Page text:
Ox and Sheep are two of the four earthly branches that are called vaults. Each one marks the end of a season. The Ox marks the end of winter which is the water season. The Sheep marks the end of the fire season which is summer. These facts alone reveal how different they are and yet they are similar in that they are both yin as opposed to the yang of Dragon and Dog – the other two vaults.
Ox and Sheep are both feminine or yin, but compared to each other the Ox is yin and the Sheep is yang. The interplay of yin and yang is always evident, sometimes even obvious, in any situation you can describe. All that exists for us exists in relation to something else. As much as we might sometimes like to think that we are separate, the lesson there is that we only exist in relationships.
Ox and Sheep both share the feminine qualities of being sensitive and maybe even psychic. They both have to do with fertility but not in the same way. Ox symbolizes a woman’s stages of pre fertility or post fertility. The life producing quality is still there but is distant and inaccessible. At the end of a cold and sometimes dark January (the Ox month) the wood season of spring begins. Above ground, Ox is a time of waiting for enough warmth to arrive to stimulate growth. Underground, it is the time that roots are growing and the life is stirring in the soil. The fertility and potential are there, it’s just not as obvious as it is during the fruitful Sheep month of July.
There’s a connection between the Ox and the Greek goddess Demeter. Although Demeter provides the grain and sustenance of life, she is not compliant and seems to disappear at will. She’s not afraid to go to the underworld if she has to in order to solve a problem. This is the part of women that many men fear. Demeter is a mother who sometimes appears in a form that is remote and intimidating because of the impersonal nature of her nurturing. Like Demeter, the Ox has rules that will be followed and that applies to everyone who wants to eat. In terms of time there are Ox years (like 2009), the Ox month which is January*, Ox days** and the Ox hour comes every day from 1-3 am***. That might be the time of the night that you wake up haunted by repetitive thoughts.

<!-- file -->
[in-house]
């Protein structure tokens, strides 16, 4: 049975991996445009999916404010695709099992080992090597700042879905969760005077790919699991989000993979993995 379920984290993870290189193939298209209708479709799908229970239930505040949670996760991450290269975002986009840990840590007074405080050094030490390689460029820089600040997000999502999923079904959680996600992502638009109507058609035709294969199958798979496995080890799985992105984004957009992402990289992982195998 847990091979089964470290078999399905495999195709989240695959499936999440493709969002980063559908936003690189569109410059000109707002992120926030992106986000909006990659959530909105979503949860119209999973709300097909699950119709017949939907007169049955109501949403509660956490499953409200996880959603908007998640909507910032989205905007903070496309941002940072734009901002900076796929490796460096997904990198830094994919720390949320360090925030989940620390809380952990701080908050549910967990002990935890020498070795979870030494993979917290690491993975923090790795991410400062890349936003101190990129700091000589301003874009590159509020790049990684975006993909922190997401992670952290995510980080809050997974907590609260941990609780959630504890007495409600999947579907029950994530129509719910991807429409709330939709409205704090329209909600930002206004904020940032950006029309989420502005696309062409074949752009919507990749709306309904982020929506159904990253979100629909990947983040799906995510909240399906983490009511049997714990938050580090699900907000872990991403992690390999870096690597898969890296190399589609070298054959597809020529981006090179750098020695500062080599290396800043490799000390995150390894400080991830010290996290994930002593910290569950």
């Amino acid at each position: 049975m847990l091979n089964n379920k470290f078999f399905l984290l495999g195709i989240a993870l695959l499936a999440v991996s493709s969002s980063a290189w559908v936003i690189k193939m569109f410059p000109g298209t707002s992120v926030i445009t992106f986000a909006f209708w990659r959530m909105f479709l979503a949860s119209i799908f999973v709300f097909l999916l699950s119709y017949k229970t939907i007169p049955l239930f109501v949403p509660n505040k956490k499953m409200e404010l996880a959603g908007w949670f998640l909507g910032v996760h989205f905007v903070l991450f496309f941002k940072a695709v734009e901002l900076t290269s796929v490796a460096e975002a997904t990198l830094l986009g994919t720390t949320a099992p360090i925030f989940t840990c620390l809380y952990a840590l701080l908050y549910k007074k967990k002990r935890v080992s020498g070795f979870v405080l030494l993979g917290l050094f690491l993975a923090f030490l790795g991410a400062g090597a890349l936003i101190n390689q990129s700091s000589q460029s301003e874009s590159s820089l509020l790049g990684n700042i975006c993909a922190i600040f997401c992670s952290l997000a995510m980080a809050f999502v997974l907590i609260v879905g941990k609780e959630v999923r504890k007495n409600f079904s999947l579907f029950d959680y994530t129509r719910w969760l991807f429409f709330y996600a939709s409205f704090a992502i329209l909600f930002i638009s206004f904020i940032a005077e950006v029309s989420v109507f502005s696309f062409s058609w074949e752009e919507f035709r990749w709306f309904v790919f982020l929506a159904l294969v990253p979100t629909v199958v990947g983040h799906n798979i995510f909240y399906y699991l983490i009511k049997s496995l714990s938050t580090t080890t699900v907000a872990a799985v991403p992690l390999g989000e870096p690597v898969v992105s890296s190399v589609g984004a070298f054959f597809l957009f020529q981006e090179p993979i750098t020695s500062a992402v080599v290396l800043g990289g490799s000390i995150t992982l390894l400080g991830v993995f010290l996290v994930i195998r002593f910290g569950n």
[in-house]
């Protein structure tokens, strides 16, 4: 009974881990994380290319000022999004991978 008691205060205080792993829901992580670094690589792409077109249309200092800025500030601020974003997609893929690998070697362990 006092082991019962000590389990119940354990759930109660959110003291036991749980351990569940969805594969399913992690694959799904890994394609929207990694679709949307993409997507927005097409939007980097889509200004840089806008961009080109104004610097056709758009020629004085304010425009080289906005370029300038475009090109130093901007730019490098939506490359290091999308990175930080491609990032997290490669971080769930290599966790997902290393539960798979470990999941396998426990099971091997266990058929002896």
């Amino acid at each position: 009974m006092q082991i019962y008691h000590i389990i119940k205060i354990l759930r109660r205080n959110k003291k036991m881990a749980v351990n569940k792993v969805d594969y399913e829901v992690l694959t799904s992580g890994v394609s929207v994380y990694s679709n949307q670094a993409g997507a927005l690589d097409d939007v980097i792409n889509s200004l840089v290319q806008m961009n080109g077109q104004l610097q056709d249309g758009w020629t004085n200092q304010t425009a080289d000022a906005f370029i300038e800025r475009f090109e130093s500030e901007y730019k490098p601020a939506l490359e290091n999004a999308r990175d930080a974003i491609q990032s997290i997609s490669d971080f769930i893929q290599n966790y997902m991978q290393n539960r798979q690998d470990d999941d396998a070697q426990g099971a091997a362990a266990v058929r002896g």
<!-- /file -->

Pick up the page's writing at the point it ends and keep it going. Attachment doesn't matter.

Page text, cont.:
In contrast to the Ox, the Sheep is more like the archetype of Kore or Persephone who is a fertile young woman. Remember, the Sheep month of July which is about warmth and picnics comes right before the Monkey month of August which is about metal and reaping. The Sheep is ripe and a bit naive, more easily lured into relationships and groups than the Ox with her rules. To men the Sheep might be the younger, accepting, accommodating and non-threatening woman. In terms of time there are Sheep years (like 2015), the Sheep month which is July*, Sheep days**, and the Sheep hour comes every day from 1-3 pm***. In many cultures this is known as the siesta time; time to take a break and nap or do some wool-gathering. Afternoon delight.
The Sheep and Ox clash because they are so much alike. Being more about rules, the Ox has to do with religion or religious attitudes while the Sheep has more to do with spirituality and enlightenment. The clash has to do with conflicting beliefs and competition.
Although all women enfold the qualities of both Ox and Sheep, these clashes of belief are what we often see among women. The very things that should bring us together are also the things that divide us. It’s often a question about “Who is doing it right?”
Women divide along lines of age, whether or not abortion is acceptable, working outside of the home vs. not working outside of the home, having children or not, how to raise them, who has money or doesn’t, whose children/husband is the best/worst, who looks the best/worst, and who is the happiest/unhappiest. Still, women are known for being more cooperative and nurturing with each other than men are and I think that is generally true. It’s the same old dance of yin and yang.
*Chinese months don’t follow the same dates as the Gregorian calendar, starting and ending slightly later.
**You’ll need to use a 10,000 year calendar or a calculator to figure out the stem and branch of a day.
***When Daylight Savings Time is in effect you have to adjust the time to get the hour correct.